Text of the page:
French ultramarine
Raw umber
Brown madder
Winsor blue (green shade)
Brush - Round sable No. 12 (with a fine point)

Step 1 - Planning

1. In my original sketch, I’d made the small boat on the right the centre of interest. The water in front helped lead the eye to it and I painted the boat red and white for further emphasis. Looking back at the sketch, I realised that the bigger boat on the left was unhelpfully leaning out of the composition, and that it would have made a simpler and better subject on its own.

2. I decided to keep the landscape format to give a feeling of wide open space, and to light the boat more strongly from the left so as to enhance the contrast between the lights and darks and make the boat really stand out. I considered relocating the water from the original sketch, but decided that the dominance of the boat in the revised composition made this unnecessary.

3. I kept the smaller boat on the left and the two posts on the bank as they helped balance the picture.

4. Finally, and importantly, I made a quick sketch (below) and used a few grey marker pens to check that I had a tonal pattern that would read properly.

Quick sketch of boat

Step 2 - Drawing

1. Using waterproof ink I lightly sketched the outline of the main boat about a third of the way in and a third of the way up: one of the classic positions for the centre of interest. Then I lightly sketched the outline of the grass bank to lead the eye towards the boat, positioned the smaller boat and hinted at the distant horizon about a third of the way down.

2. Happy that I had everything in the right place, I firmed up the lines of the main boat and added the rails, cabin openings, windows and mast, trying to maintain the same impressionistic style that I would have used on-site. Then I firmed up the smaller boat, the grass bank and the two posts.

3. I added vertical hatching to the shadow areas of the bank and boats, making sure I left the strongly lit areas untouched. Then I added horizontal hatching for the shadows cast by the bank and boats in a way that helped suggest undulations in the mud.

Drawing of boat

Step 3 - Initial washes

Keeping them as free as possible I applied the following washes in this order:
1. Sky wash was cobalt blue.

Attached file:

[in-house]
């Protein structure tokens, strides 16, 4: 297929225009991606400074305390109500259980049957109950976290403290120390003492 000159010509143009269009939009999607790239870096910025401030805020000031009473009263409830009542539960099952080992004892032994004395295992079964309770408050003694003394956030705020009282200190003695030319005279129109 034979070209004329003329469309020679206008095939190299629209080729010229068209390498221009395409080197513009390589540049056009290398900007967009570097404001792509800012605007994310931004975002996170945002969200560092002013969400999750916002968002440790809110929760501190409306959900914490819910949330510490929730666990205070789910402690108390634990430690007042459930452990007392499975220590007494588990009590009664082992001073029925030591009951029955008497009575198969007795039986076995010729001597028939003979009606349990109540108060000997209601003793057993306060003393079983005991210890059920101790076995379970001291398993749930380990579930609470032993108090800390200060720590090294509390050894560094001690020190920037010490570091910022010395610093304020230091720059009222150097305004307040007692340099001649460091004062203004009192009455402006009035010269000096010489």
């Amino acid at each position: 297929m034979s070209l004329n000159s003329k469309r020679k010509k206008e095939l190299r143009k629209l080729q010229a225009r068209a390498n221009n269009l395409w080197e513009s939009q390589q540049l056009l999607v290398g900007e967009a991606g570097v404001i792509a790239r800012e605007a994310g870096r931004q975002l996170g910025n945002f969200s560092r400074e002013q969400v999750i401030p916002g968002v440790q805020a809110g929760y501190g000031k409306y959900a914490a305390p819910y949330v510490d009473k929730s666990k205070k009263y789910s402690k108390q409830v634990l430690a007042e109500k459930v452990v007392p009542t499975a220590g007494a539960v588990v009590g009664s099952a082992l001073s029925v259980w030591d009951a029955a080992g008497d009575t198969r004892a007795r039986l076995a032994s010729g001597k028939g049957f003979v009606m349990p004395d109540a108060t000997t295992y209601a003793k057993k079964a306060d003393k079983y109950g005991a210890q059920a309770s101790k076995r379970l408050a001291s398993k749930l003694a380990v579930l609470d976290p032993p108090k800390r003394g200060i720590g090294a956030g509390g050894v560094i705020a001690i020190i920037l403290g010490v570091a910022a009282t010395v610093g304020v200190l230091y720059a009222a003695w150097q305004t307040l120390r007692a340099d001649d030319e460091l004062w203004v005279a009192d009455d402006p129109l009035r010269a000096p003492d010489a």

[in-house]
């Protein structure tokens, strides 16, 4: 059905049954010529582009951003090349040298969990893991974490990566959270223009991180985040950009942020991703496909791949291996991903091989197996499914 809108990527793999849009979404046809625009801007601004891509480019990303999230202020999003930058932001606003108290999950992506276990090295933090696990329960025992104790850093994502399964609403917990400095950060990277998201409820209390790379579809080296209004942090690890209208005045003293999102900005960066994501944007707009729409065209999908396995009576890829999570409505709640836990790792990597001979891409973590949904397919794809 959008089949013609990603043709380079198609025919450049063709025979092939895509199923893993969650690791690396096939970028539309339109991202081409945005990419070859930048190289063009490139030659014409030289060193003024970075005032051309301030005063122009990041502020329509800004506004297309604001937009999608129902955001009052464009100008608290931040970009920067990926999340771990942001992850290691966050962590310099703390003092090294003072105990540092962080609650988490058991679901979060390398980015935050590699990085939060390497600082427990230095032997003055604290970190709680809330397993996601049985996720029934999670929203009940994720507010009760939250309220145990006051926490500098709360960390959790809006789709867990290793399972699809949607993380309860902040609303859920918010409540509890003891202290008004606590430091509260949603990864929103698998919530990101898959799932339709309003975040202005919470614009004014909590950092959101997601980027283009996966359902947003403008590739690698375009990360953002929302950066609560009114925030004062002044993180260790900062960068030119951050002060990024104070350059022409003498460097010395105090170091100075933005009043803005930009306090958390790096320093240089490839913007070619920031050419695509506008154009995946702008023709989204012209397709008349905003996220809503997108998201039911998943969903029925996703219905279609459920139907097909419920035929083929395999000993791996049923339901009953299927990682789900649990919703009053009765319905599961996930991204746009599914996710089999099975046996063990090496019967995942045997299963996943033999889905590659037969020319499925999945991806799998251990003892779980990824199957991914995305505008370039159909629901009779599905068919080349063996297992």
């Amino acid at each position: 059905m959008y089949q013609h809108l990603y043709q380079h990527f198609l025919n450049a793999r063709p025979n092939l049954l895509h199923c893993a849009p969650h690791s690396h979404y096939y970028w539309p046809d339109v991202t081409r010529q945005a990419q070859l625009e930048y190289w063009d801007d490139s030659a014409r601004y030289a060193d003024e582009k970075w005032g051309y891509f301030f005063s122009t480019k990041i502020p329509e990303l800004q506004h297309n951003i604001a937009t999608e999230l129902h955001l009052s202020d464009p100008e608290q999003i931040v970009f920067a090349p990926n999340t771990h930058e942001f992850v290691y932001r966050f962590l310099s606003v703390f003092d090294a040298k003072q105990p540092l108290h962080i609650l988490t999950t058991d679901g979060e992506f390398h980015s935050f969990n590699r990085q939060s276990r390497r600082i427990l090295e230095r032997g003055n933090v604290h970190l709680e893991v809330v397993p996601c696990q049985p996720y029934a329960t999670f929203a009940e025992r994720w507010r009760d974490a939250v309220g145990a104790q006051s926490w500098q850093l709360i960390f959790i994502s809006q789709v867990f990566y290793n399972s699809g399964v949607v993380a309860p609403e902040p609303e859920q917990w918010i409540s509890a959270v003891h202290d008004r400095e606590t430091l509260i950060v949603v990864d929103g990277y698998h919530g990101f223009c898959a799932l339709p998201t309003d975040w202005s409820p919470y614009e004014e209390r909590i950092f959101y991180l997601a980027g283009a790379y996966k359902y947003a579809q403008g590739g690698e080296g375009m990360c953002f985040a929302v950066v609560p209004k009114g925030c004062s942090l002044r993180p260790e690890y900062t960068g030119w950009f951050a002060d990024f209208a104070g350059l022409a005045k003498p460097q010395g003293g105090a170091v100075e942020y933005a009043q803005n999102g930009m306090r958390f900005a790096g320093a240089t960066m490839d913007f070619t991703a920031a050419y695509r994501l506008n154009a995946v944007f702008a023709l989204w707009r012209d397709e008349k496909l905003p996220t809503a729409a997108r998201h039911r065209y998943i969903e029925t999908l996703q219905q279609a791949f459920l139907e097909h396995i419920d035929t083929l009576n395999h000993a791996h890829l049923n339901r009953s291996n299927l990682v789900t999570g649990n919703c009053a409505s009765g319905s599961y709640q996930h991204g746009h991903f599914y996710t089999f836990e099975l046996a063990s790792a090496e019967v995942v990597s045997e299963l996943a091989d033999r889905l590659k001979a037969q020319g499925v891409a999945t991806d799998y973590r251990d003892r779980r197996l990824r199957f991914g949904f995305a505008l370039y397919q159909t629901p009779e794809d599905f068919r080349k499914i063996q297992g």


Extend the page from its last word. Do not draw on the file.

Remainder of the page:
2. Distant marshes were raw sienna and raw umber. While still wet I dropped in a weak mix of Winsor blue (green shade) and raw sienna on the horizon; a few streaks of raw umber in the mid distance; and some warmer Indian red at the bottom to help the distant areas recede.
3. Mudflats I used wet-into-wet areas of cobalt blue to reflect the sky and weak Indian red for the mud. While still wet, I added weak French ultramarine in the shadow areas – and to give the sketch more variation.
4. Grass was a mix of Winsor blue and raw sienna –with some neat raw umber dropped into the wet wash for interest. I used raw umber for the posts.
5. Bank A mix of Indian red and raw umber.
6. Boats Weak cobalt blue for the small boat and even weaker for the light side of the main boat. Stronger cobalt blue for the cabin and stern. Raw umber for the mast and the rest of the stern.

Initial wash

Step 4 - Shadows and finishing touches

1. I applied a fairly strong transparent wash of French ultramarine and brown madder to the shadowed areas of the boats and the bank, to the cast shadows on the mudflats (trying to show the undulations), and on the grass to direct the shadows of the posts towards the main boat.
2. When the wash was dry, I applied a strong mix of French ultramarine and Indian red to strengthen the shadows at the bases and on the right-hand side of the boats, the cast shadow from the main boat, the left-hand cabin opening, and the area of bank immediately adjoining the main boat.
3. Using the same mix, I picked out a few darks on the top of the cabin, the underside of the rails and the shadow side of the mast.

Waiting For The Tide, Brancaster Staithe

Waiting For The Tide, Brancaster Staithe,
pen and watercolour, 11x15in. (28x38cm)

This studio piece took me 40 minutes, about twice as long as my on-site sketch. Extra time was well spent at the planning stage and in applying the washes over a larger area. But I suspect I spent longer drawing the main boat than I’d intended just because there was more time available than there would have been on-site. This is a trap I try to avoid when working indoors, but I think the end result is still impressionistic rather than detailed and overworked.


Visit for further details about the National Trust.
Visitors to National Trust properties are allowed to take photographs out-of-doors for their own private use. The same applies to making sketches and paintings.
Those wishing to sell or publish photographs, sketches or paintings of National Trust properties require prior permission from National Trust Images. (Permission was obtained from the National Trust to publish the sketches and paintings used in this article.)

Check with each property before visiting as a painting group or setting up an easel.


This feature was taken from Leisure Painter Summer 2012



Leisure Painter magazine